It is evident that women are still facing gender discrimination in the workforce and are not being valued in the way men are valued. According to the Taking Sides Article, “Men’s qualities are more positively valued than women’s qualities” (D’ Angelo, R., and Douglas, H. (2017) p. 123). It is safe to say that women feel the extra pressure to constantly prove themselves and their abilities in a male dominated work place. For example, women will likely be afraid of making mistakes due to people using excuses such as women are just not capable. Women are looked as fragile and delicate creatures who need guidance and protection. There was a study conducted where equally qualified men and women applicants called about jobs that were traditionally masculine or feminine.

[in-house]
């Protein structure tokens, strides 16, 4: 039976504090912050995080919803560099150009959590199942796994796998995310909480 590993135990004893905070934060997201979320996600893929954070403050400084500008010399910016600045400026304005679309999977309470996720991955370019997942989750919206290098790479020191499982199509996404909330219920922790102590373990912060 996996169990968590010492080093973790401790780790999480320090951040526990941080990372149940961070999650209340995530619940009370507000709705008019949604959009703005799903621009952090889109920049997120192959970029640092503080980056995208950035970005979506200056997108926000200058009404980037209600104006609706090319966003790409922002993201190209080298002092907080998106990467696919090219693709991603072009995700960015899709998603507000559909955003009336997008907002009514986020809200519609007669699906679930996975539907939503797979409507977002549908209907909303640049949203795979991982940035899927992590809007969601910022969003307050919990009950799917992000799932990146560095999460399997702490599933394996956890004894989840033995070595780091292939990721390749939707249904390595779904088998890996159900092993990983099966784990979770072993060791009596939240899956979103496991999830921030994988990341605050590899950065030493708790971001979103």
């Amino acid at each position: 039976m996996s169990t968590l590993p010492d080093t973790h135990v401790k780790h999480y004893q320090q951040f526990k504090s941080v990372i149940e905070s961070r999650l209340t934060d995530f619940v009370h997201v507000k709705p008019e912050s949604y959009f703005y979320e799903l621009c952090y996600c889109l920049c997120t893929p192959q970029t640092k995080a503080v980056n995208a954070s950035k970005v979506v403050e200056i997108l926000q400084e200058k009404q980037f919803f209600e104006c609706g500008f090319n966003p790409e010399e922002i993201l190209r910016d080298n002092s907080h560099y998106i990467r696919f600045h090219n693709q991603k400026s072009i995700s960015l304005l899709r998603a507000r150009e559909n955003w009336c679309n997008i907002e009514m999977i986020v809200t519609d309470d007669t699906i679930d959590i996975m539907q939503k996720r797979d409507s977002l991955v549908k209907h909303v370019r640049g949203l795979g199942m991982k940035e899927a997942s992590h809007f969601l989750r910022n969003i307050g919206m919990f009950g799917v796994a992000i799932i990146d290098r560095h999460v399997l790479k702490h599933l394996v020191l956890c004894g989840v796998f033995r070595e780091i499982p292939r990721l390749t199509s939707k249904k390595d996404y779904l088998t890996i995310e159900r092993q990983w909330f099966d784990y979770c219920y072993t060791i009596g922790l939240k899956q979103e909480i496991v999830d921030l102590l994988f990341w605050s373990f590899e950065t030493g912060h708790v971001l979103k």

The supervisors answered by discouraging or disqualifying women who were interested in men’s jobs and men who were interested in women’s jobs (D’Angelo, R 2017; Levinson, 1975). There was also a survey where male managers found that compared to male employees, females were seen as less competent and motivated (Güngör and Biernat, 2009; Rosen and Jerdee, 1978). Gender Bias is also evidenced by the fact that women’s physical and psychological difference from men are often cast in terms of disease or disorder. For example, Premenstrual Syndrome (PMS) describes the hormone related to mood changes that women allegedly experience each month. The research conducted was not enough to categorize all women, there was only a small minority of women, about five percent who experience severe enough PMS symptoms to see a physician (D’ Angelo, R., and Douglas, H. (2017) p. 124).